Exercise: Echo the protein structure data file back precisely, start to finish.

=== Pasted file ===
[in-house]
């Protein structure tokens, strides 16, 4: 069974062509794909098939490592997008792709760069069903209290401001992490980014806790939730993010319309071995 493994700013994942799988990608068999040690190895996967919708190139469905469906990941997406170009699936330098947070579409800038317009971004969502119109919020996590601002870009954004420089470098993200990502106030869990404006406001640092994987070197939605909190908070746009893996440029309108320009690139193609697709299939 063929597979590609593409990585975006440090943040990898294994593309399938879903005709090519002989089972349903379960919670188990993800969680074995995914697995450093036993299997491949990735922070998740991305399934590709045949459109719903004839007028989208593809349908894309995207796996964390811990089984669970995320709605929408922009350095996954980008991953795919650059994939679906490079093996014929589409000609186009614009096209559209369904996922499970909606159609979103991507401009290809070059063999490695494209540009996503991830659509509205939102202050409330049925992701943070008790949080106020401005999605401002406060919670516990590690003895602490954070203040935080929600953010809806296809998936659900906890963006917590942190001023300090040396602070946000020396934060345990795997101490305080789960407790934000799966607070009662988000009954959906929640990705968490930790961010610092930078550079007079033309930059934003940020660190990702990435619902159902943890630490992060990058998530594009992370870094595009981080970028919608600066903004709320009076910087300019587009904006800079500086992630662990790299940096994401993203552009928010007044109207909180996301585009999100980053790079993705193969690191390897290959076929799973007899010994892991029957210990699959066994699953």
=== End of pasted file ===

[in-house]
């Protein structure tokens, strides 16, 4: 069974062509794909098939490592997008792709760069069903209290401001992490980014806790939730993010319309071995 493994700013994942799988990608068999040690190895996967919708190139469905469906990941997406170009699936330098947070579409800038317009971004969502119109919020996590601002870009954004420089470098993200990502106030869990404006406001640092994987070197939605909190908070746009893996440029309108320009690139193609697709299939 063929597979590609593409990585975006440090943040990898294994593309399938879903005709090519002989089972349903379960919670188990993800969680074995995914697995450093036993299997491949990735922070998740991305399934590709045949459109719903004839007028989208593809349908894309995207796996964390811990089984669970995320709605929408922009350095996954980008991953795919650059994939679906490079093996014929589409000609186009614009096209559209369904996922499970909606159609979103991507401009290809070059063999490695494209540009996503991830659509509205939102202050409330049925992701943070008790949080106020401005999605401002406060919670516990590690003895602490954070203040935080929600953010809806296809998936659900906890963006917590942190001023300090040396602070946000020396934060345990795997101490305080789960407790934000799966607070009662988000009954959906929640990705968490930790961010610092930078550079007079033309930059934003940020660190990702990435619902159902943890630490992060990058998530594009992370870094595009981080970028919608600066903004709320009076910087300019587009904006800079500086992630662990790299940096994401993203552009928010007044109207909180996301585009999100980053790079993705193969690191390897290959076929799973007899010994892991029957210990699959066994699953």